On April 8, researchers and students from Virginia Tech and Virginia Western Community College participated in an unusual experiment. The researchers, in the name of fire safety, ignited two nearly identical residence hall rooms on fire.
'Oak Flame 2011' was the result of partnership between Virginia Tech and several area community colleges and was a part of a $3.8 million Department of Labor grant. The project provided community college participants with valuable construction and management experience while demonstrating to students living on college campuses and university officials the importance of sprinkler systems and obeying fire safety regulations.
Sponsored by the Virginia Tech Environmental Health and Safety, Oak Flame 2011, took place at the Oak Lane community on Virginia Tech’s Blacksburg campus and featured two mock residence hall rooms custom-built as a class project by Virginia Western Community College students with the assistance of Virginia Tech’s Myers-Lawson School of Construction.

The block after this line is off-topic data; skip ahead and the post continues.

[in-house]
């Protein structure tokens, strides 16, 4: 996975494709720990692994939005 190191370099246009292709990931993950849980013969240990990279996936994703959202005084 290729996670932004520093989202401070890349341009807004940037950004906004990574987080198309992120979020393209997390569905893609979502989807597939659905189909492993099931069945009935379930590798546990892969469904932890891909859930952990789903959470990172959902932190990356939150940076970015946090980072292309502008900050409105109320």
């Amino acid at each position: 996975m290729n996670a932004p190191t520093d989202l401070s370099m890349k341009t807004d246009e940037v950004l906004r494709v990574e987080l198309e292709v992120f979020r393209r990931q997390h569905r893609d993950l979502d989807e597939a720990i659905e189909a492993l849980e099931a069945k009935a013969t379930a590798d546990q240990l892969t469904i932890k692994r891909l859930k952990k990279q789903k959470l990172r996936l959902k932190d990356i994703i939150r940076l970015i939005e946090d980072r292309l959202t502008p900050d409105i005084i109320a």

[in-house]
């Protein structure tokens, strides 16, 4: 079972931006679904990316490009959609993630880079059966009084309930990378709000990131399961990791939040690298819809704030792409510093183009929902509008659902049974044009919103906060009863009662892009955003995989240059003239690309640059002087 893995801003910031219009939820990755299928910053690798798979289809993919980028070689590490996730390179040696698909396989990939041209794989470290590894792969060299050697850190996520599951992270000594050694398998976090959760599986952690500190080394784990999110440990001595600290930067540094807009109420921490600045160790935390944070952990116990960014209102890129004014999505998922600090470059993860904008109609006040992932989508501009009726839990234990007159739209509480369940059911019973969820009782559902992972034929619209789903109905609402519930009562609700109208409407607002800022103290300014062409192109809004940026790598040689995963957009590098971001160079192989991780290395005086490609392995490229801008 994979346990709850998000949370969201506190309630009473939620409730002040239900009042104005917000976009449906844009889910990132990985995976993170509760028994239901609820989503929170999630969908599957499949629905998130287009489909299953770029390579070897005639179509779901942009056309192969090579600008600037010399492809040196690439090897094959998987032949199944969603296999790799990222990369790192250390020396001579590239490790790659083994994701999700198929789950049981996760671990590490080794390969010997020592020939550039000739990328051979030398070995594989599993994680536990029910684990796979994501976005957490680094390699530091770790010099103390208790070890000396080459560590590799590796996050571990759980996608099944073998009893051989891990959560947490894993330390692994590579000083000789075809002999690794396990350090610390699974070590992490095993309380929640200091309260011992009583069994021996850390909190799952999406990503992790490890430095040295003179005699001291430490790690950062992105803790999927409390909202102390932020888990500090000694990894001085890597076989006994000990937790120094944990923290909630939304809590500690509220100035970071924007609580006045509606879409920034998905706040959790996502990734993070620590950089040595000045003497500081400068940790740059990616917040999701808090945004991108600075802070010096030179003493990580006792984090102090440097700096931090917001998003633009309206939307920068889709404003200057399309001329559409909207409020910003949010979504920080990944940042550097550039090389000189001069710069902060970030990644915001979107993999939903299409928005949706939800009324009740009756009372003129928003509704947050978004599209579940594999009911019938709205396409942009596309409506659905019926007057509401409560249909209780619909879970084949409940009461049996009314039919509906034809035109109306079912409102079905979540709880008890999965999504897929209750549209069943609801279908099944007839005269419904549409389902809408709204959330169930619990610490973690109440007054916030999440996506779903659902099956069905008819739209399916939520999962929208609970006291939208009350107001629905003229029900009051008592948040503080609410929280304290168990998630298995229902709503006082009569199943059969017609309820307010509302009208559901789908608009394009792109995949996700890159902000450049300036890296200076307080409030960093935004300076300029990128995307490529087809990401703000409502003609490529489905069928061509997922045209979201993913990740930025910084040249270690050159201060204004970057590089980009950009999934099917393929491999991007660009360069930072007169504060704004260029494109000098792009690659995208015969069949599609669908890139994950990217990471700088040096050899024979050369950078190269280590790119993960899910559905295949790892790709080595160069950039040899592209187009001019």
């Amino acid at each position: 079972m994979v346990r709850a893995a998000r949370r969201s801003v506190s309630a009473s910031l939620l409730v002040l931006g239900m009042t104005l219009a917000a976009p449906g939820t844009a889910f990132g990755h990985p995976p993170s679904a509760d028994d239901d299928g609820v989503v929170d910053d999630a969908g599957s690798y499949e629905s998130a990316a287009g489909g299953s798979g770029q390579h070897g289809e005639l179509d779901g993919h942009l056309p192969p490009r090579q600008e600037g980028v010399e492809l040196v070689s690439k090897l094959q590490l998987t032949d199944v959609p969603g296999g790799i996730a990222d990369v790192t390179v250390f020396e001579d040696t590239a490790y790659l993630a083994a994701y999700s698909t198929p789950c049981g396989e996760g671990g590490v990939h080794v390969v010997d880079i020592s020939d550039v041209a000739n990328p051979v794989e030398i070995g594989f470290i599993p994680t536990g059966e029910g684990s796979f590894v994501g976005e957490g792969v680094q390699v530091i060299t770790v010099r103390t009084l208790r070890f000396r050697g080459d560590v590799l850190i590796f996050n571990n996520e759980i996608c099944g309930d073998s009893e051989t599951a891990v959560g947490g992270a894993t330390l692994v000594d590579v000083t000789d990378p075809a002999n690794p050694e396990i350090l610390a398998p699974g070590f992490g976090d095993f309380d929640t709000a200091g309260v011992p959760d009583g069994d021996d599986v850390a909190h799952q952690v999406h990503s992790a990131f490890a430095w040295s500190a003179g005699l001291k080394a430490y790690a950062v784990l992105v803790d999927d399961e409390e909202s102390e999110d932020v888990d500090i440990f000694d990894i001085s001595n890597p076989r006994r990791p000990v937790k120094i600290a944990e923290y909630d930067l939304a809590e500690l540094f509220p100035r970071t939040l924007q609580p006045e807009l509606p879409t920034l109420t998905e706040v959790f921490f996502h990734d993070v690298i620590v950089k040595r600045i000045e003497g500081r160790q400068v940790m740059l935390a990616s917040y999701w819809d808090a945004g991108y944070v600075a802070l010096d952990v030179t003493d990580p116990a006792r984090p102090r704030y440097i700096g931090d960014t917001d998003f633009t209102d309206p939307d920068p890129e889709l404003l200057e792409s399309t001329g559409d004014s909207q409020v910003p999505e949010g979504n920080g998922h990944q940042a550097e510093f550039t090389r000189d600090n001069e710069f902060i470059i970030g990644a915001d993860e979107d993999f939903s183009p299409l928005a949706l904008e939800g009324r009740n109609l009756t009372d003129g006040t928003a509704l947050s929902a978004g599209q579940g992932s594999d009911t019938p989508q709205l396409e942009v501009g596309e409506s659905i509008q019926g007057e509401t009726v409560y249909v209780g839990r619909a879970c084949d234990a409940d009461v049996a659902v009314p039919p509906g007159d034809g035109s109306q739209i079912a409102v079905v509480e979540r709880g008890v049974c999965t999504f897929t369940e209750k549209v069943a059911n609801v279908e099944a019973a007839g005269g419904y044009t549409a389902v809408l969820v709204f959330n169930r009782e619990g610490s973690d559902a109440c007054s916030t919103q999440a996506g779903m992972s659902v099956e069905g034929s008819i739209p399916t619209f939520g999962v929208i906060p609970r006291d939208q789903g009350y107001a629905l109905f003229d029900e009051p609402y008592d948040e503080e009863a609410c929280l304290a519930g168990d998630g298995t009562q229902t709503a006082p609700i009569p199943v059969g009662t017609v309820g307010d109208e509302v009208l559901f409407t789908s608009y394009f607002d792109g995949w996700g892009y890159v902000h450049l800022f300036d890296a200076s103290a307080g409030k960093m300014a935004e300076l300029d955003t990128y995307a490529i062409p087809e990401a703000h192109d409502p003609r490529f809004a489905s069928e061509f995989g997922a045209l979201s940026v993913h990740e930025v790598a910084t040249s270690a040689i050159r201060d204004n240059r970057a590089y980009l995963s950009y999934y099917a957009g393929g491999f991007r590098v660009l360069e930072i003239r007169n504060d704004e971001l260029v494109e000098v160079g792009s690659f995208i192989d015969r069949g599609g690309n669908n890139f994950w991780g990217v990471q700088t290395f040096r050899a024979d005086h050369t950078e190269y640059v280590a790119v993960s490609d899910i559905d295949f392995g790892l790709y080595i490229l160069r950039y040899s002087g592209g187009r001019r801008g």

Each room reflected contemporary designs and building codes and was furnished like typical student rooms, and like many rooms, they will feature elements such as decorations and unapproved curtains that violate existing fire safety rules.
Engineering students from Virginia Tech's student chapter of the Society of Fire Protection Engineers outfitted both rooms with sensors and high-tech cameras.
Read the related article: 'Oak Flame' event to promote fire safety by burning mock residence hall rooms